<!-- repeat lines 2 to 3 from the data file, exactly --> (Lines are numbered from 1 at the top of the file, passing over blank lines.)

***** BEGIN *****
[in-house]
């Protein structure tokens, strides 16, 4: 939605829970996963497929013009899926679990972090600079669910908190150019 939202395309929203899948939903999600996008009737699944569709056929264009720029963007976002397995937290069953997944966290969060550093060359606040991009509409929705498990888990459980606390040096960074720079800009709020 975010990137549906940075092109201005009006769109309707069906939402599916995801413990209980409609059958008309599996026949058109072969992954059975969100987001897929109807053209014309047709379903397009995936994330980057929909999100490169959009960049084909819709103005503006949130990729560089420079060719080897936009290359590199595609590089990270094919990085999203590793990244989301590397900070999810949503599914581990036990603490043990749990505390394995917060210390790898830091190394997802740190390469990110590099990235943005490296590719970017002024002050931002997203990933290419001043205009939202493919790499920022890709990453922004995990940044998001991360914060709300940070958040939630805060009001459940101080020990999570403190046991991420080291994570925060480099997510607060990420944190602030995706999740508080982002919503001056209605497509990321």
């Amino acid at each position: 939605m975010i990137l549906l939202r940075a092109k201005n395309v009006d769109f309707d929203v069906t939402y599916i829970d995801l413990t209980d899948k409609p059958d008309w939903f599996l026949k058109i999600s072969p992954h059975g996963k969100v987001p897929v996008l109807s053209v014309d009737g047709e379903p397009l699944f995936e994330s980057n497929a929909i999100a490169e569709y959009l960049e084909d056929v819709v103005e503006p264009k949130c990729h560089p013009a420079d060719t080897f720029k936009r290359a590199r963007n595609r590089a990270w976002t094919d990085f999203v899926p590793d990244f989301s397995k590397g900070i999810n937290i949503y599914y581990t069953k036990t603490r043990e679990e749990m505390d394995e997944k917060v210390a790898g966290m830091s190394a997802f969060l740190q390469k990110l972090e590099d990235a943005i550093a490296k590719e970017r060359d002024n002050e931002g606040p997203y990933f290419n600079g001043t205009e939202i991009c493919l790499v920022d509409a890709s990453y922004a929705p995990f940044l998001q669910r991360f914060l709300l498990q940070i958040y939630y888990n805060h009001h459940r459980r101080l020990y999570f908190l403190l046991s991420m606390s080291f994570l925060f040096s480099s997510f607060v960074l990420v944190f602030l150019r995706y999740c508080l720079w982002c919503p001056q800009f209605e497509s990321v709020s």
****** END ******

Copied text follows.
């Protein structure tokens, strides 16, 4: 939605829970996963497929013009899926679990972090600079669910908190150019 939202395309929203899948939903999600996008009737699944569709056929264009720029963007976002397995937290069953997944966290969060550093060359606040991009509409929705498990888990459980606390040096960074720079800009709020 975010990137549906940075092109201005009006769109309707069906939402599916995801413990209980409609059958008309599996026949058109072969992954059975969100987001897929109807053209014309047709379903397009995936994330980057929909999100490169959009960049084909819709103005503006949130990729560089420079060719080897936009290359590199595609590089990270094919990085999203590793990244989301590397900070999810949503599914581990036990603490043990749990505390394995917060210390790898830091190394997802740190390469990110590099990235943005490296590719970017002024002050931002997203990933290419001043205009939202493919790499920022890709990453922004995990940044998001991360914060709300940070958040939630805060009001459940101080020990999570403190046991991420080291994570925060480099997510607060990420944190602030995706999740508080982002919503001056209605497509990321």
């Amino acid at each position: 939605m975010i990137l549906l939202r940075a092109k201005n395309v009006d769109f309707d929203v069906t939402y599916i829970d995801l413990t209980d899948k409609p059958d008309w939903f599996l026949k058109i999600s072969p992954h059975g996963k969100v987001p897929v996008l109807s053209v014309d009737g047709e379903p397009l699944f995936e994330s980057n497929a929909i999100a490169e569709y959009l960049e084909d056929v819709v103005e503006p264009k949130c990729h560089p013009a420079d060719t080897f720029k936009r290359a590199r963007n595609r590089a990270w976002t094919d990085f999203v899926p590793d990244f989301s397995k590397g900070i999810n937290i949503y599914y581990t069953k036990t603490r043990e679990e749990m505390d394995e997944k917060v210390a790898g966290m830091s190394a997802f969060l740190q390469k990110l972090e590099d990235a943005i550093a490296k590719e970017r060359d002024n002050e931002g606040p997203y990933f290419n600079g001043t205009e939202i991009c493919l790499v920022d509409a890709s990453y922004a929705p995990f940044l998001q669910r991360f914060l709300l498990q940070i958040y939630y888990n805060h009001h459940r459980r101080l020990y999570f908190l403190l046991s991420m606390s080291f994570l925060f040096s480099s997510f607060v960074l990420v944190f602030l150019r995706y999740c508080l720079w982002c919503p001056q800009f209605e497509s990321v709020s």